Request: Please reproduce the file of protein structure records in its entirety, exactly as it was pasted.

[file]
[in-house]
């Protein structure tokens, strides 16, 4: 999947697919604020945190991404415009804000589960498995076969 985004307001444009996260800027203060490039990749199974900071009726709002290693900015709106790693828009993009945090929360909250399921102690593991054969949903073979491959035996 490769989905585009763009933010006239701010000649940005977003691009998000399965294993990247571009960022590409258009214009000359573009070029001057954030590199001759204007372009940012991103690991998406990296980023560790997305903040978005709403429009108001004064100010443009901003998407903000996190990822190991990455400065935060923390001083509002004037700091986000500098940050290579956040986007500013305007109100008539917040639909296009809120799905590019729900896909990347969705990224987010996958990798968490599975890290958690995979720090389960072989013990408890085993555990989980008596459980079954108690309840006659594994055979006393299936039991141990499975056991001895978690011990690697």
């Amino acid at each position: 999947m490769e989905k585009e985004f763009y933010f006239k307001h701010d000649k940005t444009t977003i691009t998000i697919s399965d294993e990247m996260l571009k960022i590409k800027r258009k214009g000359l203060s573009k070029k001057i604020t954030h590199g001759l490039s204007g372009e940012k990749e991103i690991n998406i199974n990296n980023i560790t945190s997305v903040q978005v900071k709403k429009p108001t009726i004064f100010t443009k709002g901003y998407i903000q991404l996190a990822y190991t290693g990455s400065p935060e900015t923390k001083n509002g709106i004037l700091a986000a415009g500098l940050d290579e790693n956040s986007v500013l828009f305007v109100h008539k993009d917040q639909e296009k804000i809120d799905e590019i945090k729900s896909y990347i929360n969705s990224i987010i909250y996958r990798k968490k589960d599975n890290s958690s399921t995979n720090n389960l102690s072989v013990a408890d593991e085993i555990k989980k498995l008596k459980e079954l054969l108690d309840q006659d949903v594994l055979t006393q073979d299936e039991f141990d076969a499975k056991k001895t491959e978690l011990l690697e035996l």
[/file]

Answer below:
[in-house]
């Protein structure tokens, strides 16, 4: 999947697919604020945190991404415009804000589960498995076969 985004307001444009996260800027203060490039990749199974900071009726709002290693900015709106790693828009993009945090929360909250399921102690593991054969949903073979491959035996 490769989905585009763009933010006239701010000649940005977003691009998000399965294993990247571009960022590409258009214009000359573009070029001057954030590199001759204007372009940012991103690991998406990296980023560790997305903040978005709403429009108001004064100010443009901003998407903000996190990822190991990455400065935060923390001083509002004037700091986000500098940050290579956040986007500013305007109100008539917040639909296009809120799905590019729900896909990347969705990224987010996958990798968490599975890290958690995979720090389960072989013990408890085993555990989980008596459980079954108690309840006659594994055979006393299936039991141990499975056991001895978690011990690697």
């Amino acid at each position: 999947m490769e989905k585009e985004f763009y933010f006239k307001h701010d000649k940005t444009t977003i691009t998000i697919s399965d294993e990247m996260l571009k960022i590409k800027r258009k214009g000359l203060s573009k070029k001057i604020t954030h590199g001759l490039s204007g372009e940012k990749e991103i690991n998406i199974n990296n980023i560790t945190s997305v903040q978005v900071k709403k429009p108001t009726i004064f100010t443009k709002g901003y998407i903000q991404l996190a990822y190991t290693g990455s400065p935060e900015t923390k001083n509002g709106i004037l700091a986000a415009g500098l940050d290579e790693n956040s986007v500013l828009f305007v109100h008539k993009d917040q639909e296009k804000i809120d799905e590019i945090k729900s896909y990347i929360n969705s990224i987010i909250y996958r990798k968490k589960d599975n890290s958690s399921t995979n720090n389960l102690s072989v013990a408890d593991e085993i555990k989980k498995l008596k459980e079954l054969l108690d309840q006659d949903v594994l055979t006393q073979d299936e039991f141990d076969a499975k056991k001895t491959e978690l011990l690697e035996l």